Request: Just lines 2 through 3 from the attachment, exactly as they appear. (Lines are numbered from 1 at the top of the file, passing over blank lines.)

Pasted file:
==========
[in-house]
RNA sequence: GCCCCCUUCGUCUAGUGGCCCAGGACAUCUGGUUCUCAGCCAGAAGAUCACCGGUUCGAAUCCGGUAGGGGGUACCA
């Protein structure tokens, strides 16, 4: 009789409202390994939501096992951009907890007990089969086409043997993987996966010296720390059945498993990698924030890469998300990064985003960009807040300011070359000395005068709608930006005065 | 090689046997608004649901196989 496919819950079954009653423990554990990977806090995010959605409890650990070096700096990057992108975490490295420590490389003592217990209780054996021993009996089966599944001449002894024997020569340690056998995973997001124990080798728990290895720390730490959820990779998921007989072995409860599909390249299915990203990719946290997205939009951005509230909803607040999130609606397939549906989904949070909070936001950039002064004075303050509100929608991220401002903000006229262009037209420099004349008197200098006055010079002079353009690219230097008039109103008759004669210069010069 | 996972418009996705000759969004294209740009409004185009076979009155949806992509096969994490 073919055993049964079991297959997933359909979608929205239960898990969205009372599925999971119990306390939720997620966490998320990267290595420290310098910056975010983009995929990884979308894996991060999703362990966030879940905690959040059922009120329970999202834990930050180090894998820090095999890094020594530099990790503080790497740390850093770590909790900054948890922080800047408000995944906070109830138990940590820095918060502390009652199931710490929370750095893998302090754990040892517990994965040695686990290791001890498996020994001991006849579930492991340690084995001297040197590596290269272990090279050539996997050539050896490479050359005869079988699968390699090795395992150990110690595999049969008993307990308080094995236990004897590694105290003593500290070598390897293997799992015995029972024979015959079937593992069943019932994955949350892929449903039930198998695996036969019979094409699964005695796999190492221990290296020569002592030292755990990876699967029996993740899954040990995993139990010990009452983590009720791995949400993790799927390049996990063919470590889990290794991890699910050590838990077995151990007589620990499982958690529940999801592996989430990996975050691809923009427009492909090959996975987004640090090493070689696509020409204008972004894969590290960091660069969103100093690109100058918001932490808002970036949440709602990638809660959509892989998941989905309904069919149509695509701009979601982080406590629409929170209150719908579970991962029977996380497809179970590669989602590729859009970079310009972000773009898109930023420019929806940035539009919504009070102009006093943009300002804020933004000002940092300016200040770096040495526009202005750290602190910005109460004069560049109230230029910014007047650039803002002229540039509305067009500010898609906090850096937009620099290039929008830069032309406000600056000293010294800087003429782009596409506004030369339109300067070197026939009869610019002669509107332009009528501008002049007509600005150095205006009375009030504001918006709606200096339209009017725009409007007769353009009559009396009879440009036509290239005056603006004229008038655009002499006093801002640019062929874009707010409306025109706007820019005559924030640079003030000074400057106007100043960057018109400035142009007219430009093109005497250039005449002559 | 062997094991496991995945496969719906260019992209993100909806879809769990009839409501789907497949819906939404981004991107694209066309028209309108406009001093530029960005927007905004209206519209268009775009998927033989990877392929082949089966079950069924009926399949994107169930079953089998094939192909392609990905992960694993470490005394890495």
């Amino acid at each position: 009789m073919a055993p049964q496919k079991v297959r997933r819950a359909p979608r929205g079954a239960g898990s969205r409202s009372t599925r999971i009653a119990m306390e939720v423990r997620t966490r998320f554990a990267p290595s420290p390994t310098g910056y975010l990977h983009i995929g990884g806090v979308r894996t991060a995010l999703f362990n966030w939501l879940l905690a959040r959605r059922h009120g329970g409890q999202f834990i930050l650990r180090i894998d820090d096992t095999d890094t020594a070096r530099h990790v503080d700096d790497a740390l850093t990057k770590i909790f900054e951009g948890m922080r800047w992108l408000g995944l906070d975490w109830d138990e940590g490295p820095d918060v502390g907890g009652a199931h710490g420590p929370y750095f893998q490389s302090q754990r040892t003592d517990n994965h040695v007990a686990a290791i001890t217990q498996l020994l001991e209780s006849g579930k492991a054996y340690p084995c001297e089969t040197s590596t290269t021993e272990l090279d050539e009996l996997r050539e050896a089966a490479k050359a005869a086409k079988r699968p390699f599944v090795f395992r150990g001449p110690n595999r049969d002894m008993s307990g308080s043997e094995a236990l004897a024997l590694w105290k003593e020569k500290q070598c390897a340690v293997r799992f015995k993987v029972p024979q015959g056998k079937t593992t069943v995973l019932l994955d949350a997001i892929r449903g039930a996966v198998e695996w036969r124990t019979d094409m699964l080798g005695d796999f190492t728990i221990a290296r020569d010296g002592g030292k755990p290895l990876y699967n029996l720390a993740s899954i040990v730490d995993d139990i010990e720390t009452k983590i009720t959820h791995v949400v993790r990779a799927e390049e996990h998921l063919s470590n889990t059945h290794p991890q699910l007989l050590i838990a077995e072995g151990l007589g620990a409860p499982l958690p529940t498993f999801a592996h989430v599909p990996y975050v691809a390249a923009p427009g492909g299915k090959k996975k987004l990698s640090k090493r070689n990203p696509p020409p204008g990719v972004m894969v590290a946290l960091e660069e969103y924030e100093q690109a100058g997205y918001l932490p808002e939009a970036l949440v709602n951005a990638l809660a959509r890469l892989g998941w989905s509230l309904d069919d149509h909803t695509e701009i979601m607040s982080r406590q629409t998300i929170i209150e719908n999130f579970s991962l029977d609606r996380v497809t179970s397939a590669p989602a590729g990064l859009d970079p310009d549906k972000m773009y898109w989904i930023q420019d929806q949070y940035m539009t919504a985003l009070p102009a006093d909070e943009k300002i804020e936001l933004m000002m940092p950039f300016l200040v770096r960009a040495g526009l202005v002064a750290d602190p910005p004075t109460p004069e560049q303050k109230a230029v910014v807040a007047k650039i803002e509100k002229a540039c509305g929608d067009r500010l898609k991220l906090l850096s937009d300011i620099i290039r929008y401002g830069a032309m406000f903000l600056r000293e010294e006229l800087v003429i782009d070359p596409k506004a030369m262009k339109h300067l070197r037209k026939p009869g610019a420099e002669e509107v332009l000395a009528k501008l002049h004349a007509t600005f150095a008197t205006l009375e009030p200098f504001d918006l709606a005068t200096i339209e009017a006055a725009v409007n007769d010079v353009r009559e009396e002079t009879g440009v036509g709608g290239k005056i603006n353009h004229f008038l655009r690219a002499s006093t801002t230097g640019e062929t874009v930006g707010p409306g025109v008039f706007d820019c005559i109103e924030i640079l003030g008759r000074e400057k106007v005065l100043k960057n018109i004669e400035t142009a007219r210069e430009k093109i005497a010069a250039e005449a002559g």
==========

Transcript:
RNA sequence: GCCCCCUUCGUCUAGUGGCCCAGGACAUCUGGUUCUCAGCCAGAAGAUCACCGGUUCGAAUCCGGUAGGGGGUACCA
């Protein structure tokens, strides 16, 4: 009789409202390994939501096992951009907890007990089969086409043997993987996966010296720390059945498993990698924030890469998300990064985003960009807040300011070359000395005068709608930006005065 | 090689046997608004649901196989 496919819950079954009653423990554990990977806090995010959605409890650990070096700096990057992108975490490295420590490389003592217990209780054996021993009996089966599944001449002894024997020569340690056998995973997001124990080798728990290895720390730490959820990779998921007989072995409860599909390249299915990203990719946290997205939009951005509230909803607040999130609606397939549906989904949070909070936001950039002064004075303050509100929608991220401002903000006229262009037209420099004349008197200098006055010079002079353009690219230097008039109103008759004669210069010069 | 996972418009996705000759969004294209740009409004185009076979009155949806992509096969994490 073919055993049964079991297959997933359909979608929205239960898990969205009372599925999971119990306390939720997620966490998320990267290595420290310098910056975010983009995929990884979308894996991060999703362990966030879940905690959040059922009120329970999202834990930050180090894998820090095999890094020594530099990790503080790497740390850093770590909790900054948890922080800047408000995944906070109830138990940590820095918060502390009652199931710490929370750095893998302090754990040892517990994965040695686990290791001890498996020994001991006849579930492991340690084995001297040197590596290269272990090279050539996997050539050896490479050359005869079988699968390699090795395992150990110690595999049969008993307990308080094995236990004897590694105290003593500290070598390897293997799992015995029972024979015959079937593992069943019932994955949350892929449903039930198998695996036969019979094409699964005695796999190492221990290296020569002592030292755990990876699967029996993740899954040990995993139990010990009452983590009720791995949400993790799927390049996990063919470590889990290794991890699910050590838990077995151990007589620990499982958690529940999801592996989430990996975050691809923009427009492909090959996975987004640090090493070689696509020409204008972004894969590290960091660069969103100093690109100058918001932490808002970036949440709602990638809660959509892989998941989905309904069919149509695509701009979601982080406590629409929170209150719908579970991962029977996380497809179970590669989602590729859009970079310009972000773009898109930023420019929806940035539009919504009070102009006093943009300002804020933004000002940092300016200040770096040495526009202005750290602190910005109460004069560049109230230029910014007047650039803002002229540039509305067009500010898609906090850096937009620099290039929008830069032309406000600056000293010294800087003429782009596409506004030369339109300067070197026939009869610019002669509107332009009528501008002049007509600005150095205006009375009030504001918006709606200096339209009017725009409007007769353009009559009396009879440009036509290239005056603006004229008038655009002499006093801002640019062929874009707010409306025109706007820019005559924030640079003030000074400057106007100043960057018109400035142009007219430009093109005497250039005449002559 | 062997094991496991995945496969719906260019992209993100909806879809769990009839409501789907497949819906939404981004991107694209066309028209309108406009001093530029960005927007905004209206519209268009775009998927033989990877392929082949089966079950069924009926399949994107169930079953089998094939192909392609990905992960694993470490005394890495």